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Required proof for criminal allegations in election petition (4)

By Akintayo Iwilade

No! Do the fundamental components, like Summons- Drafting of Charges- Preferring of Information- Plea Taking and Mandatory recording of plea- Bail Issues- Mandatory presence of Accused person throughout Trial- Acquittal- Conviction- Allocutus- Sentencing etc, which distinguish criminal trials from civil ones, ever find place in Election Petitions which are uncontrovertibly civil in their procedural rules and final outcomes sought? No!

Answering these posers in the negative make it tortuous to locate any logical jurisprudential rationale for imposing a burden of proof required in criminal trials, with unique fundamental components, on so-called criminal allegations in Election Petitions and other civil dispute scenarios.

It is arguable that the Courts may have created the concept of ‘severance of pleadings’, under civil proceedings, to mitigate the injustice that often result from the narrow insistence on the onerous proof beyond reasonable doubt standard for so-called criminal allegations made in civil disputes.

The concept stipulates that the judex must attempt to separate the pleadings with criminal imputations from those without; and thereafter do justice to both- using the two different statutory proof standards respectively. In Arab Bank Ltd v. Ross (1952) 2 Q.B. 216 at p. 229, Lord Denning attempted a simplification of the position, when he humored that; “Even with ordinary common sense, if I happen to find my lost coat with AB, and on a claim for the recovery thereof, I alleged that AB stole the Coat, the fact that I could not prove AB to be the thief does not deny me the recovery of my coat once I establish the coat to be mine and not AB’s”.

Following the Omoboriowo v. Ajasin (supra) authority, the Court of Appeal held, in Aregbesola v Oyinlola, (full judgment as reported in The Nation Newspaper of Friday, December 3, 2010, at pg. A7), that “The interpretation of the foregoing authority presupposes that application of section 137(1) of the Evidence Act to a civil case depends on the contents of the pleadings of each case.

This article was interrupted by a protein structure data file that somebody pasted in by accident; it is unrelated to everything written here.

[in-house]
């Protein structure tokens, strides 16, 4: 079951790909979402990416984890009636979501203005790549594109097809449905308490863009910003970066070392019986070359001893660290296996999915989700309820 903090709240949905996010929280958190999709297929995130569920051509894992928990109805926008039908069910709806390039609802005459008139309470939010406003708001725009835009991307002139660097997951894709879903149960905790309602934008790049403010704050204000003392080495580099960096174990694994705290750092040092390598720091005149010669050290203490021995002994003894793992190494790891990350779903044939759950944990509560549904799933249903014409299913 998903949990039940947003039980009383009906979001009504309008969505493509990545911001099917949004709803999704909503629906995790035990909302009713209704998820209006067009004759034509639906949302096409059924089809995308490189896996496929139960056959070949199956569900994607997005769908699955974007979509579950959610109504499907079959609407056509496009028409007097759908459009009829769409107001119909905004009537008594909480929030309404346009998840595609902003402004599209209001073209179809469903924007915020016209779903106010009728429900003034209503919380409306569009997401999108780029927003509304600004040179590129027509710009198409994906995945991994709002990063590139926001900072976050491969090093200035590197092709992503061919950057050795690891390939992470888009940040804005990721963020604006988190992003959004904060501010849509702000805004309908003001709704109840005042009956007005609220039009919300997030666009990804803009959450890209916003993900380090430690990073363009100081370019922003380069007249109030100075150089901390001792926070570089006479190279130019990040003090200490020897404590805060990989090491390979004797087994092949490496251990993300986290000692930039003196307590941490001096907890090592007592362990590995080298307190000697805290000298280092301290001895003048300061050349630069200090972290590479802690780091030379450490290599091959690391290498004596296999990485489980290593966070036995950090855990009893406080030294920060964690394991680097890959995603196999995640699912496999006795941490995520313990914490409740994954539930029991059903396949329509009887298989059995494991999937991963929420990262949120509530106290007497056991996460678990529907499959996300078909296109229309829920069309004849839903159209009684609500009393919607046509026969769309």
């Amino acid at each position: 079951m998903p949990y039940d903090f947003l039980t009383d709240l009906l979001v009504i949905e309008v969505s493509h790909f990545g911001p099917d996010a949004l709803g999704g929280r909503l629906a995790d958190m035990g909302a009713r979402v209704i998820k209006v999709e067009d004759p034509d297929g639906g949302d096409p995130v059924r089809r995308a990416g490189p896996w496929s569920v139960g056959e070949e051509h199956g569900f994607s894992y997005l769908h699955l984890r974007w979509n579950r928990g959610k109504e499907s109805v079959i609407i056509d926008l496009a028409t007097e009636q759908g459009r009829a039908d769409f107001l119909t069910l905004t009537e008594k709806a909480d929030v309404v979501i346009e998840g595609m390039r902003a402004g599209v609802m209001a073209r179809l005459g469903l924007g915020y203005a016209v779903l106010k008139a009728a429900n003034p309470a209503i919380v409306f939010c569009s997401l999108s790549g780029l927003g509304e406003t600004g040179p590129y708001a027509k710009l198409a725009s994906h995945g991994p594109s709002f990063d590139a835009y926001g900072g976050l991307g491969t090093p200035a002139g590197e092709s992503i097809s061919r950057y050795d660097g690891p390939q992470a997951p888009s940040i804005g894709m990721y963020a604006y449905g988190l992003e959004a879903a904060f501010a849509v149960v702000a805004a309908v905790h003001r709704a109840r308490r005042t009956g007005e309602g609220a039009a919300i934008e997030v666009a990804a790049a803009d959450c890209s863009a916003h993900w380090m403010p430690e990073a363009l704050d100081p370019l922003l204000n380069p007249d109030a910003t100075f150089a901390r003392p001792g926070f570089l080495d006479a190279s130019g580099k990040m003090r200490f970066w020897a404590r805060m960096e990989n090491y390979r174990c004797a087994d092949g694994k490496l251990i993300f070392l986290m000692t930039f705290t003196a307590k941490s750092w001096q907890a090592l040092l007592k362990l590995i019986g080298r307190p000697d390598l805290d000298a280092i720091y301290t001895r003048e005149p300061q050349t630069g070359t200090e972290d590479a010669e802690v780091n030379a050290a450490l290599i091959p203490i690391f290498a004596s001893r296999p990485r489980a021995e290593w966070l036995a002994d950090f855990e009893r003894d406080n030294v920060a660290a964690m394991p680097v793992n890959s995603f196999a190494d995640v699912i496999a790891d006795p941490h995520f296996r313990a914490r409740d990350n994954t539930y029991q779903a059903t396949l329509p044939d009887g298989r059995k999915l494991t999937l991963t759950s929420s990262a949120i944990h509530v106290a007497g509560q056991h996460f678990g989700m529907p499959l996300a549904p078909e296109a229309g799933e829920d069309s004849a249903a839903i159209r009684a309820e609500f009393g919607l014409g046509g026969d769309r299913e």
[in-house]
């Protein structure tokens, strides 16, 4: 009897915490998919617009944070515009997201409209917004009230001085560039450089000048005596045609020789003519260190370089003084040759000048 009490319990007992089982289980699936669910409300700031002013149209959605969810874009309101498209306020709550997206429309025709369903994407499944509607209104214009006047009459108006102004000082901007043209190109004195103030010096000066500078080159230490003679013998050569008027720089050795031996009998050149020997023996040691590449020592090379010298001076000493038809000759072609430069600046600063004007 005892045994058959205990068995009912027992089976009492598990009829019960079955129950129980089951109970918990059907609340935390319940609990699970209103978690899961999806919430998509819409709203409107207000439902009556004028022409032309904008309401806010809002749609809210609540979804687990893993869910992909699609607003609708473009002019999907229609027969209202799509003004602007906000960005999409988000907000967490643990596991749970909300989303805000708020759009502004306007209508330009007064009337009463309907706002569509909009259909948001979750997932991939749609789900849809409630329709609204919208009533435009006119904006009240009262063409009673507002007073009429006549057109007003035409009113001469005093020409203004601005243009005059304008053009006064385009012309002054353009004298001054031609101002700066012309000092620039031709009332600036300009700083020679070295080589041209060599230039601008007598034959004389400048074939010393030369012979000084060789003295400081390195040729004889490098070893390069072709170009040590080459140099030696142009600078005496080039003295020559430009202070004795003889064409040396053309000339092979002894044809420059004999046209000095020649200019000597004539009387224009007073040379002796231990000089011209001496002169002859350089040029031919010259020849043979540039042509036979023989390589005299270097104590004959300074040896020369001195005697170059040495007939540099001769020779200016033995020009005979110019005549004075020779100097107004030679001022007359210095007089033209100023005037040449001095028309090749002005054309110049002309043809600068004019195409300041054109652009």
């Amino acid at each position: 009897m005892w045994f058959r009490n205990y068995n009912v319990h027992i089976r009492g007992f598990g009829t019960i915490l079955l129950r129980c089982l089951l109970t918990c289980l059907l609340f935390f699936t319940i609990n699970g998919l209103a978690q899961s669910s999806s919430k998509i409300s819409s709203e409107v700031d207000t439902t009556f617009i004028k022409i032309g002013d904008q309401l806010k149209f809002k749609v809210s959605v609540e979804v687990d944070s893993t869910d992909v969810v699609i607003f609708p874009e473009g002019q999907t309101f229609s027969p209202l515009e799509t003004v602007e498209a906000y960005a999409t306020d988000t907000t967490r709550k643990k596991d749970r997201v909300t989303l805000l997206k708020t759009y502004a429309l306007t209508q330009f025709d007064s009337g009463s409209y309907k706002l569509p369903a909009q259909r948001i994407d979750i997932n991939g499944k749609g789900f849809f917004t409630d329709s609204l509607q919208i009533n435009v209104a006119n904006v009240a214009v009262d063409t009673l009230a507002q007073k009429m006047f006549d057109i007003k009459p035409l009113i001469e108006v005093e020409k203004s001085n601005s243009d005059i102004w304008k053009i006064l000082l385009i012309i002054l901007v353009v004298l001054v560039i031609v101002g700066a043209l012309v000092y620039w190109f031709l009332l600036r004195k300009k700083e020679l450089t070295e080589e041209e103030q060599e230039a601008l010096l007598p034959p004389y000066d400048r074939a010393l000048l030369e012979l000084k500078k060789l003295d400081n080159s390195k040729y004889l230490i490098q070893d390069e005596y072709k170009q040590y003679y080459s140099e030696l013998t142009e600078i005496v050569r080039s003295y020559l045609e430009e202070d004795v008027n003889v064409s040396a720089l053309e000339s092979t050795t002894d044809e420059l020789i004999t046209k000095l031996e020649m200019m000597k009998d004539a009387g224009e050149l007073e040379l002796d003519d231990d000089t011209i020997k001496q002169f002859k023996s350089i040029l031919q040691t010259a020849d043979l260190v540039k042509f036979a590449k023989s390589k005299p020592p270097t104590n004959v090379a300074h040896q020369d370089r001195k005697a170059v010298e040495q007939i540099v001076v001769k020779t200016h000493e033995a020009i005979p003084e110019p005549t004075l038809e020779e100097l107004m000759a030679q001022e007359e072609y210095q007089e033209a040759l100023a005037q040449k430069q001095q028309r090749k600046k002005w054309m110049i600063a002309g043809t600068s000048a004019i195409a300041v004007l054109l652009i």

In other words, if the averments alleging the commission of a crime are severable and if following such act of severance, the petitioners’ pleadings still contains sufficient averments which suffices and discloses a cause of action devoid of criminal imputation against any of the parties to the proceedings, then the burden of proof laying on the petitioner is not of a criminal nature beyond reasonable doubt but that which requires proof on preponderance of evidence.

The principle of severance in cases of this nature is of great significance and has been emphasized by their Lordships as seen in the case of Omoboriowo v Ajasin (supra). In other words, the determining factor is whether the allegations, if severed and put into two separate compartments, can be sustained as an entity. If the answer is positive, then proof of one is not dependent on the other but side by side. The crucial determinant factor certainly is dependent on the pleadings of the parties”.

On the severance concept, the key point is simply that pleadings are to be ‘severed’ into two places- the ones with criminal imputations on the one hand and the ones without, on the other.

The ones with criminal imputations will require the proof beyond reasonable doubt standard to succeed while the ones without, will be resolved on the balance of probabilities upon preponderance of evidence. If upon severance, a civil claim still rests solely upon the pleadings containing criminal imputations, the standard will be proof beyond reasonable doubt, failing which the claim also fails.

While highly commendable, the concept of severance failed to cure the illogicality, and fatal legislative and jurisprudential misconception, which necessitated the retrogressive importation of the proof beyond reasonable doubt doctrine into civil proceedings in the first place.  The concept of severance still retains the requirement of proving criminal allegations in civil proceedings beyond reasonable doubt because, the ‘severed’ pleadings, with criminal imputations, must still be proved beyond reasonable doubt else the claims founded on them will inevitably fail. Severance seems useful only where there are other pleadings devoid of criminal imputations and which have the suit’s main justiciable claims attached to them.


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